SACRAMENTO, Calif. - Employers want their employees to be more productive. They want to be able to identify talent and put it to its best use.
Employees have ideas and want to contribute, but they're shuttling from meeting to meeting, digging out from under e-mails, lost in the cubicle farm.
Palo Alto, Calif.-based Jive Software is among the companies that see a solution: using the tools of social media - blogs, online discussion groups and wiki documents among them - to change how businesses communicate and work.
And now Jive, a $30 million firm and a leader in social media software for business, has partnered with Sacramento social media marketing and consulting firm C7 Group.
The partnership with Jive is a huge step for C7 Group co-founders Jeff Marmins and Mark Bean. Their three-person company - the two founders and marketer Robert Mees - is based in the Urban Hive co-working space in the city's midtown.
Marmins built a reputation in Sacramento as an expert in social business with his firm Social Media Path and his blog of the same name before launching C7 Group. His new company caught the attention of top Jive officials earlier this year.
"C7 has a lot of what we look for in a company," said Christopher Lochhead, chief executive officer of Jive Software. "They can educate executives on social business and where they can get the biggest bang. Social business impacts every employee in a company and C7 clearly gets this stuff."
C7 Group is hitching its wagon to Jive's star and is one of a number of start-ups trying to tap the potential in an emerging social business market expected to reach $5 billion in three years.
"Social business is taking off in a big way. It's a big thing in terms of business applications," said Chris Fletcher, a research director at Gartner Inc. The Connecticut-based research firm has tracked the information technology industry since 1979.
Though still a market for early adopters, "there's a lot of energy here," Fletcher said. "It's an exciting time."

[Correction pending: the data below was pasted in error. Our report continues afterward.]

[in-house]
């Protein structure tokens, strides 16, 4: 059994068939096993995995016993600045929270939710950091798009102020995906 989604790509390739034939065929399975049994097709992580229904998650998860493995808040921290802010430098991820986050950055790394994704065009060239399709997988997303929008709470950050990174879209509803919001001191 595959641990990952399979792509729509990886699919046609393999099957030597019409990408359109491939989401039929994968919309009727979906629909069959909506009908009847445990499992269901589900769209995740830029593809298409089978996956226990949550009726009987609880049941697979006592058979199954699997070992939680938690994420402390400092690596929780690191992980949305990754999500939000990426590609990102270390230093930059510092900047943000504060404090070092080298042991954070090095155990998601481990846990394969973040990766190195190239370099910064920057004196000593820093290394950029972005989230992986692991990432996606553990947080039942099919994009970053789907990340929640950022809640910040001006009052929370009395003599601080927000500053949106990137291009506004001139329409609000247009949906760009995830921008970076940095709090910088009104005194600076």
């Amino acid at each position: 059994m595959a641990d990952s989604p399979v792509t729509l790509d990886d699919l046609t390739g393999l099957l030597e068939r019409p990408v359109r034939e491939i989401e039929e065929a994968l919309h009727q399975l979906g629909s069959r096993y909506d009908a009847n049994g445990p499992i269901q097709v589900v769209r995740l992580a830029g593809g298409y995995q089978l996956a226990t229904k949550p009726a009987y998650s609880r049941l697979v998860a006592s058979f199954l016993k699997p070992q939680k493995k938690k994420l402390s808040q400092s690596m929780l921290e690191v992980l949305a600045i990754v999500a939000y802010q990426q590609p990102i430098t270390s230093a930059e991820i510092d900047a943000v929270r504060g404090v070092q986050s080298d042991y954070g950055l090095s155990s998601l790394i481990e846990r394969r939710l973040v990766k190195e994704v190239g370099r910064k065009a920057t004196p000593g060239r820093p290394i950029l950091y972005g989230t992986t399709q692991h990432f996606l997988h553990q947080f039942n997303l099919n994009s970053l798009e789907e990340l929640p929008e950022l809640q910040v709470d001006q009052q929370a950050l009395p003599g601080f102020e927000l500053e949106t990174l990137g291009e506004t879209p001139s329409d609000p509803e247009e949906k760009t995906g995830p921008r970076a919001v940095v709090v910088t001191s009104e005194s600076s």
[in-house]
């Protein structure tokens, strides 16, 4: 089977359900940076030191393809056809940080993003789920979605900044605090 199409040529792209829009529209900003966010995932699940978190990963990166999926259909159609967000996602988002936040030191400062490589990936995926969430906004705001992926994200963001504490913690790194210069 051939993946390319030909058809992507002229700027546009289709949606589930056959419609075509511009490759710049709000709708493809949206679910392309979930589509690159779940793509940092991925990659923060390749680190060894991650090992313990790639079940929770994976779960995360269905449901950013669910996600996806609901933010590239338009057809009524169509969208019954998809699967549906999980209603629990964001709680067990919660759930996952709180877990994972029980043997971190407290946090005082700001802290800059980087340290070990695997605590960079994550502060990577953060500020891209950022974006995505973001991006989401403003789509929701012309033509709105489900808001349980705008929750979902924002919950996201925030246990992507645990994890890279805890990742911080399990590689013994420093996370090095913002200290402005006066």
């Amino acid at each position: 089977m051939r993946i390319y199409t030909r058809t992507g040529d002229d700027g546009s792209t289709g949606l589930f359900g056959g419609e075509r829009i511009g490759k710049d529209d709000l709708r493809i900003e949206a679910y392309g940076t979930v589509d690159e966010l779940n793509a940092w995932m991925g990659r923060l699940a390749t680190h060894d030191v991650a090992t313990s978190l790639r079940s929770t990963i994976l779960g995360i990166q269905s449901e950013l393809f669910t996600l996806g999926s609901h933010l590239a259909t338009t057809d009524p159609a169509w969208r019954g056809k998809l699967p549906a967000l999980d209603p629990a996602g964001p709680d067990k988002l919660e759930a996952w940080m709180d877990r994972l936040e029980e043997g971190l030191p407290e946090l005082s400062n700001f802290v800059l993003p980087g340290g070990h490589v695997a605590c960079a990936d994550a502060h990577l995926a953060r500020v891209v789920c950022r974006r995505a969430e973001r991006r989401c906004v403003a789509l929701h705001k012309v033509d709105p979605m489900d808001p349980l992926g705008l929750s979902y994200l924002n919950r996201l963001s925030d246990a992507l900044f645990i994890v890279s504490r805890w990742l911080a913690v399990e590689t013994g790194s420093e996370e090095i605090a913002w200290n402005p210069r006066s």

More than 90 social business firms crowd the market, according to IT industry research firm Forrester Research Inc., led by Jive, Dallas-based Telligent Systems, Emeryville, Calif.-based Lithium Technologies and New York-based KickApps.
Gartner recently identified social computing as one of four broad trends that will change the face of IT and business in the next 10 years.
C7 Group's job is "to put the Lego blocks together," said co-founder Bean, consulting with businesses on how to integrate Jive software into their workplaces.
"The lessons about why Facebook has worked, why it has 500 million users, why we link and tweet - it's translating that into a business culture," said Marmins.
That's the key to social business, Jive's Lochhead said, incorporating the social media technology that has become commonplace outside the office to help companies work and communicate more efficiently and talk more directly with customers.
"Whether it's fun things or transactional things, whether it's happened in our personal lives or not, it's extraordinary," Lochhead said. "If you think about all of these things, why is it so fun and effective to live online, but back at work, it (stinks)?"
With social business software, employees from across the company can team up on projects and share information via online discussion groups and wiki documents; tap into in-house experts who are posting personal profiles and blogs; and do it in a secure environment protected from competitors.
Companies can also use the tools to create online communities of customers to get feedback on new products and services, enlist their help on technical and customer service issues, even to help develop marketing campaigns.
However businesses use the technology, "it's a game-changer," Marmins said. "We've always been social as a people. We've always done well when we're connected together. This is the transition into the social business environment."
(c) 2010, The Sacramento Bee (Sacramento, Calif.).
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